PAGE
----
Tanya Landman was the worthy recipient of this year's Carnegie Medal for her literary work Buffalo Soldier. The Chartered Institute of Library and Information Professionals (CILIP) judges also conferred the Kate Greenaway Medal on William Grill for his illustrated book Shackleton's Journey.
Landman's historical novel, published by Walker Books, was inspired by a real-life story and tells the touching tale of a former female slave who joined the American army as a man. The inspirational heroine behind the book was Cathay Williams, who became the first African-American woman to enlist in the US Army after the American Civil War had ended. It was pitched at those aged 14-years-old and above, although the target ages for the books it contended for this year's top prize with ranged from 9+ all the way up to 14+.
The 2015 nominees
In total there were eight books nominated for the 2015 Carnegie award, the criteria for inclusion on the list being a publication date from September 2013 through to August 2014. The other seven were:
Brian Conaghan (When Mr Dog Bites)
Sarah Crossan (Apple and Rain)
Sally Gardner (Tinder)
Frances Hardinge (Cuckoo Song)
Elizabeth Laird (The Fastest Boy In The World)
Geraldine McCaughrean (The Middle of Nowhere)
Patrick Ness (More Than This)
Famous former winners
The Carnegie Medal (named after the philanthropist Andrew Carnegie) is awarded annually by CILIP to the work that they judge to be the outstanding book for #Children or young adults that year. Being the UK's oldest and most prestigious award for children's writing it is held in great esteem in literary circles. It also boasts a distinguished list of former winners including CS Lewis (for The Last Battle) and the sadly recently departed Terry Pratchett (The Amazing Maurice and his Educated Rodents).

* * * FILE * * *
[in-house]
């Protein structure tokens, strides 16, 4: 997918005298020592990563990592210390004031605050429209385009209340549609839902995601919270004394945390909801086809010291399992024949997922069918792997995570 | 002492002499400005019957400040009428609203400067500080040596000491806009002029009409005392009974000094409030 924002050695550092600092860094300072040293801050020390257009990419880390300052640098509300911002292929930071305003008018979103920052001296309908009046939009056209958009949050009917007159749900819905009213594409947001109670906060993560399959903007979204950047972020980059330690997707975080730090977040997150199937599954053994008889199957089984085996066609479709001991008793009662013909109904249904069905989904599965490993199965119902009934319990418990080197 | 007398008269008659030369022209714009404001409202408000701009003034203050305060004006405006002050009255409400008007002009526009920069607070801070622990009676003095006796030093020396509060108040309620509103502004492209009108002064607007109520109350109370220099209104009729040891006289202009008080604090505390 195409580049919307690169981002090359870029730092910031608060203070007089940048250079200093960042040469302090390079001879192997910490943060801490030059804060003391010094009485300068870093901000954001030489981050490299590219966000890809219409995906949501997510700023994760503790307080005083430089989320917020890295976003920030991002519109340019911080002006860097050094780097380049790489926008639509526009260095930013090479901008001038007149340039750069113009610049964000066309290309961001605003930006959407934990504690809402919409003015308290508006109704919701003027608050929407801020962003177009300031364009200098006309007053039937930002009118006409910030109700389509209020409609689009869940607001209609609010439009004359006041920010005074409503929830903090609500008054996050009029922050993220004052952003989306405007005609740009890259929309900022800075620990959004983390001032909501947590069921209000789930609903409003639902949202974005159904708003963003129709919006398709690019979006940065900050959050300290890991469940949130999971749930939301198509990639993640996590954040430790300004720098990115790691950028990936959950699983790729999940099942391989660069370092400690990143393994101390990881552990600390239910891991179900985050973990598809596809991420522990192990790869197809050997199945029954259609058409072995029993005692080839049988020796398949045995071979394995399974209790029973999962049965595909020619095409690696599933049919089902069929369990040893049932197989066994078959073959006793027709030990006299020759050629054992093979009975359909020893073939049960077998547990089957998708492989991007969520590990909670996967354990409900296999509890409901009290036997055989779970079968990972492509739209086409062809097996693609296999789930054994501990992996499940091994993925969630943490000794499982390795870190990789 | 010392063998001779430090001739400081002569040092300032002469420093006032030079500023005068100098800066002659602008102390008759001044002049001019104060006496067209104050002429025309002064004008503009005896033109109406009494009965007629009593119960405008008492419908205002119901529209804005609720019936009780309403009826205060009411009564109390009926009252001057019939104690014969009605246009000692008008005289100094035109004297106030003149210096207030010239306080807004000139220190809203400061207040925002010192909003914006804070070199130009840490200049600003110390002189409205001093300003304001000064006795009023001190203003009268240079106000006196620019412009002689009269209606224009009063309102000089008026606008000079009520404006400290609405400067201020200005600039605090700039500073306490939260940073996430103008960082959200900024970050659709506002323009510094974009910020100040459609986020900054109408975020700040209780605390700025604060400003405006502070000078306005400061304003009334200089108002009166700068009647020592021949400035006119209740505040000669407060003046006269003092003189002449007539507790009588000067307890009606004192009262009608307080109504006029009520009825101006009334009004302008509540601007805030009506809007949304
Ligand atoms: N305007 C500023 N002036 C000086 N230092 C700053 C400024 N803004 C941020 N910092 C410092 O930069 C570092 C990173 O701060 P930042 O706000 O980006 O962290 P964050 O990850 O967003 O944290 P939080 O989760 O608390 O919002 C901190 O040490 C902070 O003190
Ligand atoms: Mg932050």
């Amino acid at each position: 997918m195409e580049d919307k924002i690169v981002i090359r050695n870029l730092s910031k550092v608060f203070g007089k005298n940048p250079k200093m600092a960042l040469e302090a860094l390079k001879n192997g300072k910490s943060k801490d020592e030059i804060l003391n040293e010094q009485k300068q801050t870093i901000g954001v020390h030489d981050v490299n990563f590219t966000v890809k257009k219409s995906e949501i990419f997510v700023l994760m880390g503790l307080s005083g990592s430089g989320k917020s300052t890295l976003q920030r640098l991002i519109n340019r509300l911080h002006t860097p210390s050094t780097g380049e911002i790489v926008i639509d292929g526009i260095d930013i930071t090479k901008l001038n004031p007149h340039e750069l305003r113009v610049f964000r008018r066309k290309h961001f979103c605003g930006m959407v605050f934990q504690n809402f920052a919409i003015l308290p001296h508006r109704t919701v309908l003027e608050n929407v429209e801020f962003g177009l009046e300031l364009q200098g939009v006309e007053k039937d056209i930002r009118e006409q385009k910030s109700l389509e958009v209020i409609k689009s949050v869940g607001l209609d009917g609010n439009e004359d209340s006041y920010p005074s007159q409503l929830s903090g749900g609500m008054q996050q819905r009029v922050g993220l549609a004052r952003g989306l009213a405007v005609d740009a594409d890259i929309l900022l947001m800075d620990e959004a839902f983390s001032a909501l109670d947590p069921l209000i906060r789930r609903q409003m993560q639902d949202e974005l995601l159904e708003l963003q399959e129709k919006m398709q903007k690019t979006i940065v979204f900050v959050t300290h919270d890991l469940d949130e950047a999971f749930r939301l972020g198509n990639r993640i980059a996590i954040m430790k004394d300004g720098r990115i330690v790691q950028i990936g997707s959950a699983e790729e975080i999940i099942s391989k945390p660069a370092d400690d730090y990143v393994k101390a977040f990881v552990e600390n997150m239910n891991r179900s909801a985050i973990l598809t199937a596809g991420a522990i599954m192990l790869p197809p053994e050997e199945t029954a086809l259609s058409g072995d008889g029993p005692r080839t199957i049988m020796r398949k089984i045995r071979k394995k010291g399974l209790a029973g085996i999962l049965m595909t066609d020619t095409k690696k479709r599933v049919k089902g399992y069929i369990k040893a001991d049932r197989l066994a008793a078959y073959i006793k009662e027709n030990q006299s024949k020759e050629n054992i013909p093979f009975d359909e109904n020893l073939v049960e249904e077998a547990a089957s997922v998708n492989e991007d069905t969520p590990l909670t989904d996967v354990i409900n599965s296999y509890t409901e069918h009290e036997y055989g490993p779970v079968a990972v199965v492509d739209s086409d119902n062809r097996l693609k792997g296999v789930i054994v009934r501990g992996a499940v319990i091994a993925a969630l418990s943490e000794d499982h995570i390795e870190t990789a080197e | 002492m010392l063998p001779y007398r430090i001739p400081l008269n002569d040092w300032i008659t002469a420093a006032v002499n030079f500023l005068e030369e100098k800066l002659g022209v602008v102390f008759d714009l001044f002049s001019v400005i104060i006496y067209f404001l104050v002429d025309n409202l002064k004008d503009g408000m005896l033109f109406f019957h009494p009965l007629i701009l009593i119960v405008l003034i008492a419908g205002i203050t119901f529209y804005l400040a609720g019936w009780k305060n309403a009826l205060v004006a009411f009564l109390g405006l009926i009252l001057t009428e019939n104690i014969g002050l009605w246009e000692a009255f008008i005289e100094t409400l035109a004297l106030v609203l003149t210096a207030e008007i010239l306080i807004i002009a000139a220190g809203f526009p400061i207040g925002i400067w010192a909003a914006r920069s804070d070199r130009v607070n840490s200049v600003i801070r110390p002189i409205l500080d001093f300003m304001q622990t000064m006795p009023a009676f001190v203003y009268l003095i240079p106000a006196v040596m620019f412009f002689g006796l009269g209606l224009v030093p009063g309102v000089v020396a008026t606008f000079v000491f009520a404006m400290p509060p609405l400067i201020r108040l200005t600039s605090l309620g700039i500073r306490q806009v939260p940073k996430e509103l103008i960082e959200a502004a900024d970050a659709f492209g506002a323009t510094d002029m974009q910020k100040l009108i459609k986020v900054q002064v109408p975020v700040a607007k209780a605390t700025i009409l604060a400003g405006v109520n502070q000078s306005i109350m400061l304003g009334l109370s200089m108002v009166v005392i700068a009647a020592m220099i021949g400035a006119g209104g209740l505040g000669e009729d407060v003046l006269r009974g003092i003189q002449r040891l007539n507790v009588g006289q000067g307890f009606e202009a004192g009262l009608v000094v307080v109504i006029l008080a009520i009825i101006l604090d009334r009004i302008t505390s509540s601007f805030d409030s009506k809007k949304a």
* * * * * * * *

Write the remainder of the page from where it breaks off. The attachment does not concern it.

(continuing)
Similarly, the accompanying Kate Greenaway Medal (who was a popular 19th century artist known for her children's illustrations) rewards exceptional illustration in a book aimed at children.
CILIP's views on the winners
The chairman of the judging panel for CILIP, Agnes Guyon, insisted that both of the award winners' books had "pushed boundaries" and did not shy away from handling topics that many find hard to contemplate. They also shared a basic message of hope in terms of the "human spirit's will to survive and succeed."
Strong views about the national curriculum
Fifty-two-year-old Landman also has some firm beliefs as far as the national curriculum is concerned. She voiced her grave concern that it was set up so as to squeeze "every scrap of imagination out of our children." By way of an interesting contrast, she held up China as a nation that seemed to be looking in the opposite direction for creation and innovation. Landman was equally unimpressed by the current threat to the country's libraries.